How do you save energy?

Opinion Club

Opinion Club

January 27, 2008

In the wake of the Allegheny Power bulb-for-all, we asked members of The Herald-Mail's Opinion Club how they are cutting back on electricity - and if they felt it was an important idea. Below are some selected responses. Residents interested in becoming members of the Opinion Club may e-mail

In our home we use the sun. Our house is oriented with large, southern-facing, light-gathering windows with curtains on pivots where they can open to gather heat and light on sunny days and close on those that are cloudy. We have a wood/oil furnace and we super-insulated when we built, which included the outside of the foundation and under concrete floors.

We try to live every day to conserve the use of energy, not just to save money, but to realize that the oil and gas we consume, as well as everything we burn, adds to the carbon load in the atmosphere.


If Americans conserve energy just for the purpose of saving money, it won't work. If we buy big cars when gas prices go down and little cars when the price goes up, it will not work. To turn ourselves around and stop our wasting ways, we need to conserve energy for the good of the planet, and not just our pocketbook.

- Bud Ingersoll

Install CFLs throughout the house, read by daylight and bathe Mildred the cat less frequently.

- Don Day

We've already replaced most of our light bulbs (inside and out) with the spiral bulbs and find them to be satisfactory. This summer we added a room to the house, and had it and the attic on the old house insulated with closed-cell foam insulation. The installer said it would pay for itself in five years; I'm projecting that it will be three years. We had a new energy-efficient furnace installed. Next year we plan to have a hot-water heater added to the furnace; no sense in paying for electricity when the furnace is running and heating water anyway. We're also planning to replace the old storm windows with low-E windows.

With the foam insulation, even with adding about 25 percent to the living space of the house, we've seen a drop in the kilowatt-hours used compared to prior years. The house is much more comfortable, too.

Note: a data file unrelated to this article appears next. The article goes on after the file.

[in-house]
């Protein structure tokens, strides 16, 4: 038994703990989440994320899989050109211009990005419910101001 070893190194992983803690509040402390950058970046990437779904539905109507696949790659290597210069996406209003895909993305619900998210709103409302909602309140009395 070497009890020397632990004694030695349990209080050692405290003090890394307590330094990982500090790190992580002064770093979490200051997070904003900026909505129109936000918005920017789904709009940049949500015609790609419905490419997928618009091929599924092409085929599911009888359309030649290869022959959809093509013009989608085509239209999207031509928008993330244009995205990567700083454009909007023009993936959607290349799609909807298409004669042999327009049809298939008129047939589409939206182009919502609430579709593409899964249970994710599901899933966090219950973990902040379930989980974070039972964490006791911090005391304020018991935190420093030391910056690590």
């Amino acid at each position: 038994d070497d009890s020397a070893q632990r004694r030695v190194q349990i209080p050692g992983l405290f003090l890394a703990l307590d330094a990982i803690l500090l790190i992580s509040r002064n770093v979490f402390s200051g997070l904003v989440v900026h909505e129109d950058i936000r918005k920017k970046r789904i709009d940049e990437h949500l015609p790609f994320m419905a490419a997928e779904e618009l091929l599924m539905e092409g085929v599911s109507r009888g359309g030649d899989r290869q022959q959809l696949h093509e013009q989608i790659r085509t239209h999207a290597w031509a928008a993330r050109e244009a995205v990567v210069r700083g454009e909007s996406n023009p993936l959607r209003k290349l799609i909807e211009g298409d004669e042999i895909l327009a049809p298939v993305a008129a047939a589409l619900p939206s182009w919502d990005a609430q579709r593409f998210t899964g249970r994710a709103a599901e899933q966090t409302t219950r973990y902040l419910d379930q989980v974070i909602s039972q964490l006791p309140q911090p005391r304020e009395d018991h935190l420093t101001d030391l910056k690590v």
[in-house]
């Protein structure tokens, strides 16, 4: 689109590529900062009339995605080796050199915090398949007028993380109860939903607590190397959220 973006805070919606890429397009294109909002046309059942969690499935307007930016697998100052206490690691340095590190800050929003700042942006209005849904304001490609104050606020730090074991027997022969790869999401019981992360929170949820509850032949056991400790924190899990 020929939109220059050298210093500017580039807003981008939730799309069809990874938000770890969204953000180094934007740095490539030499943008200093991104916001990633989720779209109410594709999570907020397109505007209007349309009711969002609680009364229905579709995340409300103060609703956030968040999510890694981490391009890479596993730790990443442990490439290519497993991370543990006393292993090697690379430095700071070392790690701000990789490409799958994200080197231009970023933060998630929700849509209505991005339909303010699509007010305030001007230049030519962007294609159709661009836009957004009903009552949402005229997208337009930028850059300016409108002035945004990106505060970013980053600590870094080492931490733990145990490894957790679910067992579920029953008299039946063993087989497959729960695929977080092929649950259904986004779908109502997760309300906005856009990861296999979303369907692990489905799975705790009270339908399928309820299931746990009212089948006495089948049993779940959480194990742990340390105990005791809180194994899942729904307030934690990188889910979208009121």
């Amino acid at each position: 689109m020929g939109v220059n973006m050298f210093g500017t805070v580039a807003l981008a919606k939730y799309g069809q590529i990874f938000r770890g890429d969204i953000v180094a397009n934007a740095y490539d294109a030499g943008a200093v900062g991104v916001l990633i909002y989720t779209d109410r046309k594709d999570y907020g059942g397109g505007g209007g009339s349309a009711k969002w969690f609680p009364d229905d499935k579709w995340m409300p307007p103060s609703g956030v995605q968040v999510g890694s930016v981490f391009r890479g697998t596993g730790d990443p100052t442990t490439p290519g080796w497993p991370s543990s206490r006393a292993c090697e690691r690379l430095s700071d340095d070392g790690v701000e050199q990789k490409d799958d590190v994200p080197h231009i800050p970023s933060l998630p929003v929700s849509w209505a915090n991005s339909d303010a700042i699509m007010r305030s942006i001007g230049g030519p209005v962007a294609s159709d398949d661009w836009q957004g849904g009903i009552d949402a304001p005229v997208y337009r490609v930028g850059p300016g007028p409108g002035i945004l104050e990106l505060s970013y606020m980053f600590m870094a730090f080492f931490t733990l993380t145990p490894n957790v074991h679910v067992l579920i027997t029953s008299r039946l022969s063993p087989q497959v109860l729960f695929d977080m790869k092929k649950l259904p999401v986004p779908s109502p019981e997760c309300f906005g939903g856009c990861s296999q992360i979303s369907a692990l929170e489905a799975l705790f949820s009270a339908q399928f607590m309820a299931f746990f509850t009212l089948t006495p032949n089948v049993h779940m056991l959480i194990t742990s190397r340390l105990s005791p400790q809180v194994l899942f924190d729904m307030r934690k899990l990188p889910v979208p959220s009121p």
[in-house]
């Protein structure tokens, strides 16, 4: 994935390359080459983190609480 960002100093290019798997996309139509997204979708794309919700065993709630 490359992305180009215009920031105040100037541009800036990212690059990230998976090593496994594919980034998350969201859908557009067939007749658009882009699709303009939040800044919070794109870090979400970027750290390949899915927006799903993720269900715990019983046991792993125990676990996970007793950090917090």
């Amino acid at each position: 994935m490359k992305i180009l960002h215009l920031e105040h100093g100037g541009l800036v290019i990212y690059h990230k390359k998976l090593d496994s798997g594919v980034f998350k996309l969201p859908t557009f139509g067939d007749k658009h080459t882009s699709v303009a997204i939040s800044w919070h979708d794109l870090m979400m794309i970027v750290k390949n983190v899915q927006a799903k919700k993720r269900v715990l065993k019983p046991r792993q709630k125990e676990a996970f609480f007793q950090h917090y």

- Polly Schofield

Being a good, energy-conserving citizen is much like loving your neighbor as yourself - you have good days and bad days.

In 1987, when we moved into our all-electric house, we purchased a wood stove, oriented it toward the basement stairs and removed the door to the dining room. We saved one-third on our heating bill. Twenty years later, we're on our third stove, we've lost our wood-stacking teenagers and the price of wood is out of sight - but we're still saving one-third on our heating bill.

Taking advantage of federal energy tax credits, we've replaced our first-floor windows (seeing daylight between the glass and the frame is a sure sign of energy loss), our toilets and our washer and dryer. Our latest project was installing a fiberglass-core front door that doesn't even need a storm door.

Now if we can just remember to turn off the oven after dinner and turn off the lights when we leave the room ...

- Marilyn Janus

While everyone should use measures to conserve energy not only to save money, but also to reduce the global warming, the decision as to what measures to use is not as easy as screwing in a new light bulb. People need to consider both their heating source and housing situation. If you are in a house that you own and plan to be there for a few years, then significant energy efficiency investments make sense. Most of the energy that leaks from a house goes through windows and the roof. Installation of energy efficient windows and increased insulation in the ceiling or crawl-space under the roof will return large energy savings. However, these are major capital improvements and should undertaken with the idea that you plan to be in this house for at least a few years.

Other less costly items include replacing the caulking or winter-sealing windows with plastic during the heating season, buying a cover for the water heater, use of a programmable thermostat to lower the heat during the day if unoccupied or at night, or simply open the drapes to take advantage of sunlight during the day.

- Fred Hoover

Unfortunately, the history in America says that we will not respond beyond our own selfish nature. We follow a free market myth that people will do the right thing. If the power companies start charging a surcharge for electrical usage over the, let's say, 2005 usage, people will buy low-power-usage bulbs, forgo the high-energy-using plasma TVs, etc. The only "self interest" that people respond to is their wallets.

- Bob and Earlene Ayrer

We already are using methods to cut back on the use of electricity for the good of the country, as well as our pocketbooks. We take shorter showers, use the energy saving light bulbs (which we bought on our own before we received the "free ones") and we use a wood stove for heating. In the summer I hope to have a clothesline to hang my clothes out.

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